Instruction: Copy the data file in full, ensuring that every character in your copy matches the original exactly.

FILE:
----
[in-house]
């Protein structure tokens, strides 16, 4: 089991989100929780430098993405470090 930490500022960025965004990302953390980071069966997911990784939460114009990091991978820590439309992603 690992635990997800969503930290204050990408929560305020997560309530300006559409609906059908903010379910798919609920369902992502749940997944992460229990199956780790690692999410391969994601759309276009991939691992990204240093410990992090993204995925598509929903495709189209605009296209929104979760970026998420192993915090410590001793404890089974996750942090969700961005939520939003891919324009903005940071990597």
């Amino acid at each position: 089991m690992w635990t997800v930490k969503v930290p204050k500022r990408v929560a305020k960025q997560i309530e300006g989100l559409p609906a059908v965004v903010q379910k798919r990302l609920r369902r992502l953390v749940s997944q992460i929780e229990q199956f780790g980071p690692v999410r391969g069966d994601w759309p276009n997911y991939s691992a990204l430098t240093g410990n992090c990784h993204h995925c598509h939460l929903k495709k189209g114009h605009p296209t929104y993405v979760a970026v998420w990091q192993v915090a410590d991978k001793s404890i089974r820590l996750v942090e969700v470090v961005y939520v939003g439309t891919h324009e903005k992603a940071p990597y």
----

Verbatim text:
[in-house]
């Protein structure tokens, strides 16, 4: 089991989100929780430098993405470090 930490500022960025965004990302953390980071069966997911990784939460114009990091991978820590439309992603 690992635990997800969503930290204050990408929560305020997560309530300006559409609906059908903010379910798919609920369902992502749940997944992460229990199956780790690692999410391969994601759309276009991939691992990204240093410990992090993204995925598509929903495709189209605009296209929104979760970026998420192993915090410590001793404890089974996750942090969700961005939520939003891919324009903005940071990597």
């Amino acid at each position: 089991m690992w635990t997800v930490k969503v930290p204050k500022r990408v929560a305020k960025q997560i309530e300006g989100l559409p609906a059908v965004v903010q379910k798919r990302l609920r369902r992502l953390v749940s997944q992460i929780e229990q199956f780790g980071p690692v999410r391969g069966d994601w759309p276009n997911y991939s691992a990204l430098t240093g410990n992090c990784h993204h995925c598509h939460l929903k495709k189209g114009h605009p296209t929104y993405v979760a970026v998420w990091q192993v915090a410590d991978k001793s404890i089974r820590l996750v942090e969700v470090v961005y939520v939003g439309t891919h324009e903005k992603a940071p990597y």